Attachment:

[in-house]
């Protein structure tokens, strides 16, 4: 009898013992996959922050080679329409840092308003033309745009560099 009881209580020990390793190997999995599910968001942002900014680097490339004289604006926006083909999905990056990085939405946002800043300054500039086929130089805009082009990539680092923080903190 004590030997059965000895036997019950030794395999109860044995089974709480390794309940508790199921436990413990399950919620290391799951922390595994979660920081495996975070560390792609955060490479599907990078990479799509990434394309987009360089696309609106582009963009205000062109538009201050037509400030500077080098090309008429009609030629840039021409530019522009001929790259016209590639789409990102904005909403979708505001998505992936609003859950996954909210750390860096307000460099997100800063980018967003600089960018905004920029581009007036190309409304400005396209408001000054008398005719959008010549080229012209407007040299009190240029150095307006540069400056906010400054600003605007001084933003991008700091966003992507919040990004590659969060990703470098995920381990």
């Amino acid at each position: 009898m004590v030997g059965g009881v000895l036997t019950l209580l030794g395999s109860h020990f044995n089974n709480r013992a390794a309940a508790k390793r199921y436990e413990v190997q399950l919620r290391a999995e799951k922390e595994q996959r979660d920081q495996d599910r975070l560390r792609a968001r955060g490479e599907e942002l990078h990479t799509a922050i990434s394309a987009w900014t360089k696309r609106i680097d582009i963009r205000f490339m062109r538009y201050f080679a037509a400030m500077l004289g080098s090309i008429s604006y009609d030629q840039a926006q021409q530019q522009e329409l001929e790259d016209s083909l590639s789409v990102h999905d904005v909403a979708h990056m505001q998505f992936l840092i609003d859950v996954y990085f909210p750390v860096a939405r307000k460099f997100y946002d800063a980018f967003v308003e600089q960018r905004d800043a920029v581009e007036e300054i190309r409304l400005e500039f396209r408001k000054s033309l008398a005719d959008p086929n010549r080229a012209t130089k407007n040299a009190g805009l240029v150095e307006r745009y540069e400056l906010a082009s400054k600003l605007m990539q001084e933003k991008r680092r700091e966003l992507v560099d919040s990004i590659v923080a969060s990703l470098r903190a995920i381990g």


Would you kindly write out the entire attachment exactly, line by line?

[in-house]
């Protein structure tokens, strides 16, 4: 009898013992996959922050080679329409840092308003033309745009560099 009881209580020990390793190997999995599910968001942002900014680097490339004289604006926006083909999905990056990085939405946002800043300054500039086929130089805009082009990539680092923080903190 004590030997059965000895036997019950030794395999109860044995089974709480390794309940508790199921436990413990399950919620290391799951922390595994979660920081495996975070560390792609955060490479599907990078990479799509990434394309987009360089696309609106582009963009205000062109538009201050037509400030500077080098090309008429009609030629840039021409530019522009001929790259016209590639789409990102904005909403979708505001998505992936609003859950996954909210750390860096307000460099997100800063980018967003600089960018905004920029581009007036190309409304400005396209408001000054008398005719959008010549080229012209407007040299009190240029150095307006540069400056906010400054600003605007001084933003991008700091966003992507919040990004590659969060990703470098995920381990």
């Amino acid at each position: 009898m004590v030997g059965g009881v000895l036997t019950l209580l030794g395999s109860h020990f044995n089974n709480r013992a390794a309940a508790k390793r199921y436990e413990v190997q399950l919620r290391a999995e799951k922390e595994q996959r979660d920081q495996d599910r975070l560390r792609a968001r955060g490479e599907e942002l990078h990479t799509a922050i990434s394309a987009w900014t360089k696309r609106i680097d582009i963009r205000f490339m062109r538009y201050f080679a037509a400030m500077l004289g080098s090309i008429s604006y009609d030629q840039a926006q021409q530019q522009e329409l001929e790259d016209s083909l590639s789409v990102h999905d904005v909403a979708h990056m505001q998505f992936l840092i609003d859950v996954y990085f909210p750390v860096a939405r307000k460099f997100y946002d800063a980018f967003v308003e600089q960018r905004d800043a920029v581009e007036e300054i190309r409304l400005e500039f396209r408001k000054s033309l008398a005719d959008p086929n010549r080229a012209t130089k407007n040299a009190g805009l240029v150095e307006r745009y540069e400056l906010a082009s400054k600003l605007m990539q001084e933003k991008r680092r700091e966003l992507v560099d919040s990004i590659v923080a969060s990703l470098r903190a995920i381990g």